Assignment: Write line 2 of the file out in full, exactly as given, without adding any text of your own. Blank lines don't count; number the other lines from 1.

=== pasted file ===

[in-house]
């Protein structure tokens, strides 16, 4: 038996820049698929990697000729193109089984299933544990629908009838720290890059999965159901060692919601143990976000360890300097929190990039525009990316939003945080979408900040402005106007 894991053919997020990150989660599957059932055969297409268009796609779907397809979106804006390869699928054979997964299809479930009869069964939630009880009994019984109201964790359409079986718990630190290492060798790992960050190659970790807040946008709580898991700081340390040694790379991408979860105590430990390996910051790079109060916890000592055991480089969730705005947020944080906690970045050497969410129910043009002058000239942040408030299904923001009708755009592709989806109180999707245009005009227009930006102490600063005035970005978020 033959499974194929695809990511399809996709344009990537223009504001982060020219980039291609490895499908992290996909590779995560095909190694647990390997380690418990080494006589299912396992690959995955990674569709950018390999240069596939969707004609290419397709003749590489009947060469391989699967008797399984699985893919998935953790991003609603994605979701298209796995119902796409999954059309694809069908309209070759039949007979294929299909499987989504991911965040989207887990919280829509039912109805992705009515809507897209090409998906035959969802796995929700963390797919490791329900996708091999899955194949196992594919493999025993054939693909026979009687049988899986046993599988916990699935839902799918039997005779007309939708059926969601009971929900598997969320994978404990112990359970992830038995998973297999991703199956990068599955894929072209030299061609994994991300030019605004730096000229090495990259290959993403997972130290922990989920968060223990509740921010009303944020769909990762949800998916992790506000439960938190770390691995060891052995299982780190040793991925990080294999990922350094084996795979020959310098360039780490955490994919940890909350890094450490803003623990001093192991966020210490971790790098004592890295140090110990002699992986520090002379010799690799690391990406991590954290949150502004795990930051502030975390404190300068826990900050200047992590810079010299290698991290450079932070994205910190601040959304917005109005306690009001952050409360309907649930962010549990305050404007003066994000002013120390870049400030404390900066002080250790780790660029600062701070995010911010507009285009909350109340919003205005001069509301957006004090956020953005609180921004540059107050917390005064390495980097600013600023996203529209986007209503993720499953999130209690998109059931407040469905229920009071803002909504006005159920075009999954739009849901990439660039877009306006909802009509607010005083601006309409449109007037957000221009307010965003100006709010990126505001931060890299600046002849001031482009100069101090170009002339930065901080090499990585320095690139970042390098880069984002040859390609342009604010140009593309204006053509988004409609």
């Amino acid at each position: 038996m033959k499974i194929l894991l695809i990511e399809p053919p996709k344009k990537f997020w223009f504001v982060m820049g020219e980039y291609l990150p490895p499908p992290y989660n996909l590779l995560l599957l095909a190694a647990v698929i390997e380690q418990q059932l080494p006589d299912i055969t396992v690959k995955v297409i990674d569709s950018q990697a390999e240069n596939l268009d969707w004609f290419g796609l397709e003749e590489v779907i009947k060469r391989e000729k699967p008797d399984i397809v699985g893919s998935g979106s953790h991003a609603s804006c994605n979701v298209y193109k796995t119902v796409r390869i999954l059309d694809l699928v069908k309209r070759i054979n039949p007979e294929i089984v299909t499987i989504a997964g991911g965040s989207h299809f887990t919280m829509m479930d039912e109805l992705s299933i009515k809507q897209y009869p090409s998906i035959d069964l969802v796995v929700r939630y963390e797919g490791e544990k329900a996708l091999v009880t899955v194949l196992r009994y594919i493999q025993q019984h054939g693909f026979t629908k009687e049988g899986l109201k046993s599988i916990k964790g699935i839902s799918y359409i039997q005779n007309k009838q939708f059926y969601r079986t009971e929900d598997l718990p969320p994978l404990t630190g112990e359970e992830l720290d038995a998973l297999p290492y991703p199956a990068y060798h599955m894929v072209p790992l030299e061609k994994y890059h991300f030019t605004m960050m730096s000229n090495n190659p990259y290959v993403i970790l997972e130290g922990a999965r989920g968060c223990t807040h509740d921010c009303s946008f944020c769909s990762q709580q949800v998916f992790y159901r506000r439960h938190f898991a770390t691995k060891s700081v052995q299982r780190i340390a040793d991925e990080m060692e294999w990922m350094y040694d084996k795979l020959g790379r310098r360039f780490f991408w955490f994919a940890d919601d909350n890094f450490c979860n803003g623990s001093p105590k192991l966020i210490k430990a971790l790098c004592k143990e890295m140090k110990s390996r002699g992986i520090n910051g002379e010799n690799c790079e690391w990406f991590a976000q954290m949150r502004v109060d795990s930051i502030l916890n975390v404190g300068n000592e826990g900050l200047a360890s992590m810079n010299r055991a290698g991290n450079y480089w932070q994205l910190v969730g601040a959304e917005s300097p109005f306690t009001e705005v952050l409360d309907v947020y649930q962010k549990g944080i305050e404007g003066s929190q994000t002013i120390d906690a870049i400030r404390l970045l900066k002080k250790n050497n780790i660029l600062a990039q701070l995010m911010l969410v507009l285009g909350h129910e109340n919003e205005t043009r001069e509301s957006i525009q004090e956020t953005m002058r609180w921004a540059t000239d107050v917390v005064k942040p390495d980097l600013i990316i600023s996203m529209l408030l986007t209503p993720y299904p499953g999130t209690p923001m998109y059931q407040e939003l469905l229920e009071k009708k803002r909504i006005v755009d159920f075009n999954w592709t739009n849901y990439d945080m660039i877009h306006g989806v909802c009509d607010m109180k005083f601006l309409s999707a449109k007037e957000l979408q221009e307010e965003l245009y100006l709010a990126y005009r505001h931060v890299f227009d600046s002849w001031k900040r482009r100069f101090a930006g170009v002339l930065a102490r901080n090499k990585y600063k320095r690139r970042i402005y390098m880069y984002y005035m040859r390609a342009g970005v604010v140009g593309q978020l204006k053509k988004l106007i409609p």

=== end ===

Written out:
């Protein structure tokens, strides 16, 4: 038996820049698929990697000729193109089984299933544990629908009838720290890059999965159901060692919601143990976000360890300097929190990039525009990316939003945080979408900040402005106007 894991053919997020990150989660599957059932055969297409268009796609779907397809979106804006390869699928054979997964299809479930009869069964939630009880009994019984109201964790359409079986718990630190290492060798790992960050190659970790807040946008709580898991700081340390040694790379991408979860105590430990390996910051790079109060916890000592055991480089969730705005947020944080906690970045050497969410129910043009002058000239942040408030299904923001009708755009592709989806109180999707245009005009227009930006102490600063005035970005978020 033959499974194929695809990511399809996709344009990537223009504001982060020219980039291609490895499908992290996909590779995560095909190694647990390997380690418990080494006589299912396992690959995955990674569709950018390999240069596939969707004609290419397709003749590489009947060469391989699967008797399984699985893919998935953790991003609603994605979701298209796995119902796409999954059309694809069908309209070759039949007979294929299909499987989504991911965040989207887990919280829509039912109805992705009515809507897209090409998906035959969802796995929700963390797919490791329900996708091999899955194949196992594919493999025993054939693909026979009687049988899986046993599988916990699935839902799918039997005779007309939708059926969601009971929900598997969320994978404990112990359970992830038995998973297999991703199956990068599955894929072209030299061609994994991300030019605004730096000229090495990259290959993403997972130290922990989920968060223990509740921010009303944020769909990762949800998916992790506000439960938190770390691995060891052995299982780190040793991925990080294999990922350094084996795979020959310098360039780490955490994919940890909350890094450490803003623990001093192991966020210490971790790098004592890295140090110990002699992986520090002379010799690799690391990406991590954290949150502004795990930051502030975390404190300068826990900050200047992590810079010299290698991290450079932070994205910190601040959304917005109005306690009001952050409360309907649930962010549990305050404007003066994000002013120390870049400030404390900066002080250790780790660029600062701070995010911010507009285009909350109340919003205005001069509301957006004090956020953005609180921004540059107050917390005064390495980097600013600023996203529209986007209503993720499953999130209690998109059931407040469905229920009071803002909504006005159920075009999954739009849901990439660039877009306006909802009509607010005083601006309409449109007037957000221009307010965003100006709010990126505001931060890299600046002849001031482009100069101090170009002339930065901080090499990585320095690139970042390098880069984002040859390609342009604010140009593309204006053509988004409609």